The most common barrier of use was the inaccessibility for tablets and smartphones. In turn, improvements were made such that the final version of Mamma Mia is available for iPads and smartphones.

More frequent program sessions during the pregnancy phase as well as more information regarding breastfeeding, sleep, child development, and attachment were requested, and all of these requests were taken into account and incorporated in the final revision of the program. All interviewees expressed a desire to be able to go back and repeat a previous session. Thus, the final version of Mamma Mia includes a “personal” home page, which gives an overview of all the sessions one has completed, and all the sessions that are to come. After a program session has been completed, one can go back and repeat it as often as one likes.

In terms of individualization, there is a definite long-term goal to adjust Mamma Mia to the needs of single parents, parents who have premature infants, parents with previous children, as well as non-Norwegian speakers. Participants in the present study also requested an improved flexibility in terms of program initiation. Participants wanted the program to be adjusted to their respective gestational week. This request has not been accommodated, however. Mamma Mia starts in mid-pregnancy because it is considered optimal to promote relationship satisfaction and prenatal attachment early (but not too early when the risk of miscarriage is still high) when the goals are to prevent depression and enhance well-being. In consequence, the program initiation continues to be limited to gestational week 22.


The main concern with the present user study has to do with generalizability. Due to the use of a convenience sample the findings may not be representative for all mothers (eg, ethnically diverse users, fathers or partners, and users with lower socio-economic status). There was a substantial dropout from the treatment program in this study. However, treatment dropout is common to most Internet-based programs [67]. Particularly, for comprehensive multi-session interventions, like Mamma Mia (ie, for each session added), an opportunity for dropout is also added [33]. Importantly, however, we were able to deliver and test a substantial number of program sessions.

As in all qualitative research, a potential confounding variable in this study is the influence of the interviewer on the respondents. As the interviewees were aware that the interviewer had a professional interest in Mamma Mia, it may have influenced the responses in different ways. For instance, the participants may have wished to come across in a socially desirable manner, and hence were likely to give positive feedback. On the other hand, they may have felt that the interview was the perfect opportunity to communicate directly what could be improved to the developers of the program. As the interviewees all gave nuanced feedback, it is likely that they felt comfortable being honest in the interview setting. It is important to note that while additional nuances would probably be captured with a larger sample; the main themes described herein would remain [61]. Moreover, the themes from the interviews were in line with the findings from the quantitative data, which adds to the reliability of the findings.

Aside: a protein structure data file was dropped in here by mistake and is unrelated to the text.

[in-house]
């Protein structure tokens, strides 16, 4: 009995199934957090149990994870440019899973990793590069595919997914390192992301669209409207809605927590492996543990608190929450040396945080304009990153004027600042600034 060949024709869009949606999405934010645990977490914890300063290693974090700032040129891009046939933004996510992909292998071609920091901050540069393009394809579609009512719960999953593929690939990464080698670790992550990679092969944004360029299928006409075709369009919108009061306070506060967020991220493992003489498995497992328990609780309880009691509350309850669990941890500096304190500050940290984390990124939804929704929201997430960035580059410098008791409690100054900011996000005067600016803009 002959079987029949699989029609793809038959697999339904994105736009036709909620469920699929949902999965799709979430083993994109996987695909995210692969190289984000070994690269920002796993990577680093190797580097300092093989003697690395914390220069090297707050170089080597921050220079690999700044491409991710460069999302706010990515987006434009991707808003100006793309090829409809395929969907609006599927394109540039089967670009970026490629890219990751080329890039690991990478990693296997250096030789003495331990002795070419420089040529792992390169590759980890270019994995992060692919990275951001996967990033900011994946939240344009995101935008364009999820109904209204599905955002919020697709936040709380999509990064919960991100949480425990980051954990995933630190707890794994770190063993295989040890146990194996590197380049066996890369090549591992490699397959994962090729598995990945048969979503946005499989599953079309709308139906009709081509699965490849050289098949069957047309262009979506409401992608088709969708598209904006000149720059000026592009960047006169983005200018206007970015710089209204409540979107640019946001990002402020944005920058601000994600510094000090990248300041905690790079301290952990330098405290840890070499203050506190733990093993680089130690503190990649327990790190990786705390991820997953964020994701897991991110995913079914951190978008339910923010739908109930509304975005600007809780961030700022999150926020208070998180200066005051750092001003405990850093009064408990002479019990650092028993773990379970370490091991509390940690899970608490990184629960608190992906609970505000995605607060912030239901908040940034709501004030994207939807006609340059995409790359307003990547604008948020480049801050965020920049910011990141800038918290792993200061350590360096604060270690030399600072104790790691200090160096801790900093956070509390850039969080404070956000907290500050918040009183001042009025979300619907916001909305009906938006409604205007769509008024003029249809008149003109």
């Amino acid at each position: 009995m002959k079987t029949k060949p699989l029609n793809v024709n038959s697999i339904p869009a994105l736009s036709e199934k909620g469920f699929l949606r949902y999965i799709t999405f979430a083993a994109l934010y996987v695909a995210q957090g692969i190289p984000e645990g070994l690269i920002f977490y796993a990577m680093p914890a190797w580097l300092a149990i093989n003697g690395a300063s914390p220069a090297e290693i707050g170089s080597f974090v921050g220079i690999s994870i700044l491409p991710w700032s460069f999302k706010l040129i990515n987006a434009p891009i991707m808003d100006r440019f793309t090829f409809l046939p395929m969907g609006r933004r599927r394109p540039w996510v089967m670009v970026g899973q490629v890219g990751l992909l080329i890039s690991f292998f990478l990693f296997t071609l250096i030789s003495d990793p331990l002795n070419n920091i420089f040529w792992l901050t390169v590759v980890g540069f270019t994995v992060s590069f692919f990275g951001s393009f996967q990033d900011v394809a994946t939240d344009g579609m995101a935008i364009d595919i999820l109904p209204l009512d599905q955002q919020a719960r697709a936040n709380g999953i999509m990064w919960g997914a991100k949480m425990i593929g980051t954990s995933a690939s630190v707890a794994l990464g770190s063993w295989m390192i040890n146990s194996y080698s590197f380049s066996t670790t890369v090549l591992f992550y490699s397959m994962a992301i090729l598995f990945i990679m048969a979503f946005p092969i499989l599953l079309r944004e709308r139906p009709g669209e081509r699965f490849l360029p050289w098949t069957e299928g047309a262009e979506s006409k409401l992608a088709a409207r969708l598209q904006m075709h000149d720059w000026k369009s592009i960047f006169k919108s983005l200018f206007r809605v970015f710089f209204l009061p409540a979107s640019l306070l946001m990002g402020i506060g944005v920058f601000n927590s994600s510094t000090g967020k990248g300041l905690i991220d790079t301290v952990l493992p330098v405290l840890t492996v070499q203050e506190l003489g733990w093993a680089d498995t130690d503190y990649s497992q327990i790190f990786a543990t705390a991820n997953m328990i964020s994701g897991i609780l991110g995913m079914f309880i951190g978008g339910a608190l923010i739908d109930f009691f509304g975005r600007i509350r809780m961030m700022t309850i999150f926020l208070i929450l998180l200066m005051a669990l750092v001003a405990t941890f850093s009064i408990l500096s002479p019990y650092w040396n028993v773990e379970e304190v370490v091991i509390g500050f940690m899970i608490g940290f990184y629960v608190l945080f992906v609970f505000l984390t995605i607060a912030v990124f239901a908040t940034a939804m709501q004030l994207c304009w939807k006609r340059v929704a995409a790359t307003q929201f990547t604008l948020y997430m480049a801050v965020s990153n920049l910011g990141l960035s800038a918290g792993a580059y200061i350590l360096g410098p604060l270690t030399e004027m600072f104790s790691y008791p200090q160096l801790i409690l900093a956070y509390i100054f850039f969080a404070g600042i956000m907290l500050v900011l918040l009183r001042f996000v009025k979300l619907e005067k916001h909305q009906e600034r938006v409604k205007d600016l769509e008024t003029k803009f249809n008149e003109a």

It is of essence that participants are invited to use Mamma Mia when they are in gestational week 22, which is why follow-ups in hospitals and well-baby clinics are thought to be the best settings to recruit women. That way midwives and doctors can inform women of the program when they are close to gestational week 22. In the present study, the primary setting for recruitment was the hospital and well-baby clinics, and yet only 60% (62/103) of participants were recruited there. Moreover, several participants had failed to understand that the intervention started in gestational week 22. It is not clear what inhibited successful/efficient promotion of Mamma Mia in hospitals and well-baby clinics; nevertheless, it is clear that one has to find an efficient way to organize and deliver Mamma Mia which is unobtrusive to health care personnel. A more comprehensive monitoring of the recruitment process may have revealed the sticking points and thus been informative for further evaluation studies as well as real world implementation of Mamma Mia.


We were able to deliver a substantial number of sessions, and the high scores on measures of usefulness, ease-of-use, credibility, unobtrusiveness, and user satisfaction suggest a high level of acceptance. Findings from the user survey and interviews were consistent, which add to the reliability of the results. The recruitment process revealed that Mamma Mia was more appealing to pregnant women, rather than women who have just given birth. This is advantageous and not surprising as the program is designed to follow women through both the pregnancy and postpartum months. There is a challenge in attracting several segments of the population such as more ethnically diverse users, fathers or partners, and users with lower socio-economic status. In order to further increase user acceptance of this and similar programs, making such programs more adaptable to individual needs and preferences seems to be a key factor. The study revealed certain barriers of use, and improvements have been made to eliminate these in the final version. Overall, the user acceptance of Mamma Mia was fairly good and our findings add to the feasibility of the program. We find it appropriate to proceed to the next step of evaluation: a randomized controlled trial to test the effect of Mamma Mia on well-being and postpartum depressive symptoms.


Mamma Mia was developed by Changetech AS in collaboration with RBUP for NKS (The Norwegian Women's Public Health Association).

Conflicts of Interest

None declared.


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EPDS: Edinburgh Postnatal Depression Scale
PPD: postpartum depression
RBUP: Centre for Child and Adolescent Mental Health

Edited by G Eysenbach; submitted 09.04.13; peer-reviewed by T Donker, L Segre; comments to author 28.05.13; revised version received 03.06.13; accepted 06.06.13; published 12.08.13


©Silje Marie Haga, Filip Drozd, Håvar Brendryen, Kari Slinning. Originally published in JMIR Research Protocols (, 12.08.2013.